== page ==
UPDATE 3/4/19: It has been 6 years since I stopped running Teeces lighting kits to concentrate on Teeces V4 droid lighting (now called the Logic Engine). The Teeces V3 system is still very popular, and a nice intro to the world of soldering, but I won't be supplying any more Teeces parts. All Teeces components can be sourced online from various vendors, and are detailed on the wiki page here, a full system should cost under $150 to put together.
Going forward I am concentrating on the vastly superior Logic Engine runs, which are detailed (here).
Teeces Cheat Sheet PDFs:
Recommended Tools Here's some Amazon affiliate links to some useful tools used to assemble the kits. If you buy anything using these links I get a few pennies in return!
- Weller WLC100 40-Watt Soldering Station
This is the soldering iron that I use and it's pretty popular among other builders too. It's temperature is adjustable, but you'll probably be using it at it's highest setting all the time.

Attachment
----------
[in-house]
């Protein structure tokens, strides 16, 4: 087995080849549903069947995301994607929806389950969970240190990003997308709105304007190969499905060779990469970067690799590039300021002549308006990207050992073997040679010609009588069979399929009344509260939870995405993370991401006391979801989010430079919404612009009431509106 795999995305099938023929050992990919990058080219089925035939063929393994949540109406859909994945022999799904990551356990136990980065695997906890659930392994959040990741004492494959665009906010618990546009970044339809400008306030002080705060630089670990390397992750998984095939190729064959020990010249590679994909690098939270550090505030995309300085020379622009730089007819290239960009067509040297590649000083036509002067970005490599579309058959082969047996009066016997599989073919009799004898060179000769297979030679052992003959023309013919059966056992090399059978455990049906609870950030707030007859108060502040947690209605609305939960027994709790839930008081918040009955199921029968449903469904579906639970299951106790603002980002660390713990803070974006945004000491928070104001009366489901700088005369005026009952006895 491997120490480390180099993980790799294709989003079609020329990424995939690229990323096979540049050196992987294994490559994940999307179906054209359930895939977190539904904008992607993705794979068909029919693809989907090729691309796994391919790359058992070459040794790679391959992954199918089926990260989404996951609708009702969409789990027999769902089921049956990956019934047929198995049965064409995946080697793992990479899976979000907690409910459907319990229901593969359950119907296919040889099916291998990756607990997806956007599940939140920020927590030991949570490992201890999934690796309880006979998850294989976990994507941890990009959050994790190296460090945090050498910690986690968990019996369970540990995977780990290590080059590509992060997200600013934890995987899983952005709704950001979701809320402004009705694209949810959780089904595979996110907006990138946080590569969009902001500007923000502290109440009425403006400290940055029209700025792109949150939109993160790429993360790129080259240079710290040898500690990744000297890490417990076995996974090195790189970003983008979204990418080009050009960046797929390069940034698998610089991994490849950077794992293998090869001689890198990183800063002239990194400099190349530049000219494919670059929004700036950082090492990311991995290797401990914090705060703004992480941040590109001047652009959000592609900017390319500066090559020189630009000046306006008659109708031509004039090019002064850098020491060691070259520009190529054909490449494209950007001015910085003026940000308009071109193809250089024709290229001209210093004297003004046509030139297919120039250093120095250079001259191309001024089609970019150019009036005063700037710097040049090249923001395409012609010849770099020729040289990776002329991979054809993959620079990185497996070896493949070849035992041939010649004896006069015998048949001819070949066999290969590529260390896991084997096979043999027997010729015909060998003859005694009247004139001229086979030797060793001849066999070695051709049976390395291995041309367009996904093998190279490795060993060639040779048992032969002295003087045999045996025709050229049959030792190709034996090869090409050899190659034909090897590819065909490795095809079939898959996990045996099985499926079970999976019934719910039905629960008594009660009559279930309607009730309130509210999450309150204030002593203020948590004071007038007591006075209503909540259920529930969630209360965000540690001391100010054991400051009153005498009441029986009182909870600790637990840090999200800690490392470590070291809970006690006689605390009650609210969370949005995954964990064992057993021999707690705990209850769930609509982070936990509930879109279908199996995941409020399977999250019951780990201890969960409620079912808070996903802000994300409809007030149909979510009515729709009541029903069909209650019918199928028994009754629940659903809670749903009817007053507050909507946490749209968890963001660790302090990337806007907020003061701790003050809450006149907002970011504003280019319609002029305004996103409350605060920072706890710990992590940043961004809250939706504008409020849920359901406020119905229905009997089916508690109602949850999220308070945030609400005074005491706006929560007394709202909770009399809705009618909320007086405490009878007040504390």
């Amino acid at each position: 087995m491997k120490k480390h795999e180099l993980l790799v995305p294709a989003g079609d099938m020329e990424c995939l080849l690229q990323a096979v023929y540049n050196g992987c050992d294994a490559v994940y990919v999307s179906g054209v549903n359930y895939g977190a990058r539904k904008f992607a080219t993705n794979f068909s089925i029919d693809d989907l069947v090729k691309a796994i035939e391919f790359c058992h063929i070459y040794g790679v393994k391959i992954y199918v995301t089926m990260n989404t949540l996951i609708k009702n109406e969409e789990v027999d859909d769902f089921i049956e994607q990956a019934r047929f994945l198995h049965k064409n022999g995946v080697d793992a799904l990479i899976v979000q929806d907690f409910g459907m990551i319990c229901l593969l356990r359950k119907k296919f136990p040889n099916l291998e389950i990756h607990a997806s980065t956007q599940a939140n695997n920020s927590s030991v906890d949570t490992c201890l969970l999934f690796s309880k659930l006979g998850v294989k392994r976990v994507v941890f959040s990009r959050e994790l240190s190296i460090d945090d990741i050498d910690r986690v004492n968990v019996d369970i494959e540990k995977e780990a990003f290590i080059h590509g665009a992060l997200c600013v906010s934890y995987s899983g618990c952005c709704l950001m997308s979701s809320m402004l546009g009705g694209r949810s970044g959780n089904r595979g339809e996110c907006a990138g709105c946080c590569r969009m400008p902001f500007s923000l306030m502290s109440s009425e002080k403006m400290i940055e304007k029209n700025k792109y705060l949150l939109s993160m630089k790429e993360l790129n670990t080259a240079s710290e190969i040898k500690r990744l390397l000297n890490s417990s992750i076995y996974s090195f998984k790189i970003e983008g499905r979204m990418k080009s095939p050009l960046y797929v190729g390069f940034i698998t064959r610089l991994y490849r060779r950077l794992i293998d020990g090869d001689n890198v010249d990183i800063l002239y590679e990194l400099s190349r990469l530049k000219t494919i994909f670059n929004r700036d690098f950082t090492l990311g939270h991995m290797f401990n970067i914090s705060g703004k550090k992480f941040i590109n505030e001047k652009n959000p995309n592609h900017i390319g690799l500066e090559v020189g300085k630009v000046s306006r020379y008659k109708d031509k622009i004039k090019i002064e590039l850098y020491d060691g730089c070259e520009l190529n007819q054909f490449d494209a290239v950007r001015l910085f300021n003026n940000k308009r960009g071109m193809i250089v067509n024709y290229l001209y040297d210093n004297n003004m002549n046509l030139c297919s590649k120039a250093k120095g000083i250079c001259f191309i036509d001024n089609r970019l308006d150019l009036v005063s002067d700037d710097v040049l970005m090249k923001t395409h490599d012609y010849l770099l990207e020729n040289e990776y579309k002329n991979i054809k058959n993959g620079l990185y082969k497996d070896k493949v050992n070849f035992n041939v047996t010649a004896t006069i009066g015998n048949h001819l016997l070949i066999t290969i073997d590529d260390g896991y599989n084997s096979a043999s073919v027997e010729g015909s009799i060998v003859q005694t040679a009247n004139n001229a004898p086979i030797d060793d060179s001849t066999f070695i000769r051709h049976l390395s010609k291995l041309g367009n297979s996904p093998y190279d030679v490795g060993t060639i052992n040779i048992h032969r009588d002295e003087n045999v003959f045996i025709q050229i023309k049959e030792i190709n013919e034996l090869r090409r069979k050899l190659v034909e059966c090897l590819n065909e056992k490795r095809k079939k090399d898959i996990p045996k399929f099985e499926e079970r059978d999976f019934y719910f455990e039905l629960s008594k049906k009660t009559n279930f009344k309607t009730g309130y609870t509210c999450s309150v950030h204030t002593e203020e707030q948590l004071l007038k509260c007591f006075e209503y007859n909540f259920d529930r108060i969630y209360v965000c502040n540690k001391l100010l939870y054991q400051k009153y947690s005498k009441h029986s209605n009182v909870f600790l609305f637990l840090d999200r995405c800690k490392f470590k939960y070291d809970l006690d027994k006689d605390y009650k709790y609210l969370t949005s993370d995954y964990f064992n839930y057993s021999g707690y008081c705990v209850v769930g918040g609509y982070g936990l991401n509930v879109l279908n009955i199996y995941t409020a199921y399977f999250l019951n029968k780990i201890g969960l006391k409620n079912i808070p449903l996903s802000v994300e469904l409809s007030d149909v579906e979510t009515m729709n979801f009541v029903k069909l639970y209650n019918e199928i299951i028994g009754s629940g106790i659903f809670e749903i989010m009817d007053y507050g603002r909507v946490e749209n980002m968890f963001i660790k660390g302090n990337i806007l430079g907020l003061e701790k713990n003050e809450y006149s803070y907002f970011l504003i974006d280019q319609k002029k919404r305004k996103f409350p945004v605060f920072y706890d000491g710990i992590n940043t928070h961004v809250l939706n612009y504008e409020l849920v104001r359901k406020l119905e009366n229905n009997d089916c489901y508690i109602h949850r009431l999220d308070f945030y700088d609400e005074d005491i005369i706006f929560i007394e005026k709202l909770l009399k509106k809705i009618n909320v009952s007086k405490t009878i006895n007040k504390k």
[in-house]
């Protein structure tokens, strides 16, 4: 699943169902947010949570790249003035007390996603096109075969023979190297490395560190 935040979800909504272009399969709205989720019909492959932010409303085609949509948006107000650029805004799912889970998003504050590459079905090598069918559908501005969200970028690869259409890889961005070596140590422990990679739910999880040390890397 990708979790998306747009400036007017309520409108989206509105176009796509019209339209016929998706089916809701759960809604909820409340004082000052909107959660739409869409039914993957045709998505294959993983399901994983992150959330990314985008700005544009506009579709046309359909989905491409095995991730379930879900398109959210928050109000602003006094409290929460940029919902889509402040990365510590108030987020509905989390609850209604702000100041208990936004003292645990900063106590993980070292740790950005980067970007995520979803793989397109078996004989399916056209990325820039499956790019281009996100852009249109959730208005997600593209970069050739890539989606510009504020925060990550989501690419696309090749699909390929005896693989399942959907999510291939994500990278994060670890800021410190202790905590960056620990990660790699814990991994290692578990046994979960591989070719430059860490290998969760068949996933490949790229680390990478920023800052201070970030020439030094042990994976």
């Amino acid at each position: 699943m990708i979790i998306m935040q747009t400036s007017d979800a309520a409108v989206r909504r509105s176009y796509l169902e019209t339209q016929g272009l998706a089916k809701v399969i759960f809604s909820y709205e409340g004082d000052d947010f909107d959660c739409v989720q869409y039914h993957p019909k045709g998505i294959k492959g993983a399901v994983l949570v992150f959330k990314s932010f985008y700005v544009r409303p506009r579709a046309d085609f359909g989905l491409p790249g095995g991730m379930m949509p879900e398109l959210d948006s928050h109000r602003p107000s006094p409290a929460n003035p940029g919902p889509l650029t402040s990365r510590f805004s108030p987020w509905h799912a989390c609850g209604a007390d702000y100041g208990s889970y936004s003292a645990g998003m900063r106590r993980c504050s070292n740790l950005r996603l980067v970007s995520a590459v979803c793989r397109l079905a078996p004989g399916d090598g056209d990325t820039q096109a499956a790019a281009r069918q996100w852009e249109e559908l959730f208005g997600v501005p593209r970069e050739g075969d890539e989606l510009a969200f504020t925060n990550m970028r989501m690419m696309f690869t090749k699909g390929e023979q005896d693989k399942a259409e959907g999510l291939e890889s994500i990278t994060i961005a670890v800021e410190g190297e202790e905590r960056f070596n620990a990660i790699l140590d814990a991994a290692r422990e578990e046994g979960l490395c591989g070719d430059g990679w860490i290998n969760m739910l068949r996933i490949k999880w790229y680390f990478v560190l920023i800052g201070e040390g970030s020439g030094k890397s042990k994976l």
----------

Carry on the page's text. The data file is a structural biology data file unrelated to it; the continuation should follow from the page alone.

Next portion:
- Weller ST7 Conical Tip
The standard tip that comes with the Weller soldering irons is too big to work with. This one is perfect for what we need.
- Xuron 170-II Micro-Shear Flush Cutters
These cutters are great for clipping LED legs, snapping pin headers apart, and anything else that needs a close snip.
- PanaVise Model 201 \"Junior\" Miniature Vise
This is a very popular vise for holding small PCBs in place while you work on them.
- Helping Hands
I don't have a PanaVise, so I use an old Helping Hands that i got at Radioshack years ago. This one looks very similar.
- Rosin-Core Solder
I use a .032 diameter (1mm) rosin-core solder like this one and it works great for soldering tight spots (like all the logic LEDs). I got mine at Radioshack (part #64-005). I think this is about as thin as rosin-core solder gets.
- Basic Multimeter
Every R2 builder should already have a multimeter for testing voltages and continuity in every corner of your droids electronics. This is a very basic one, but should suit our purposes well.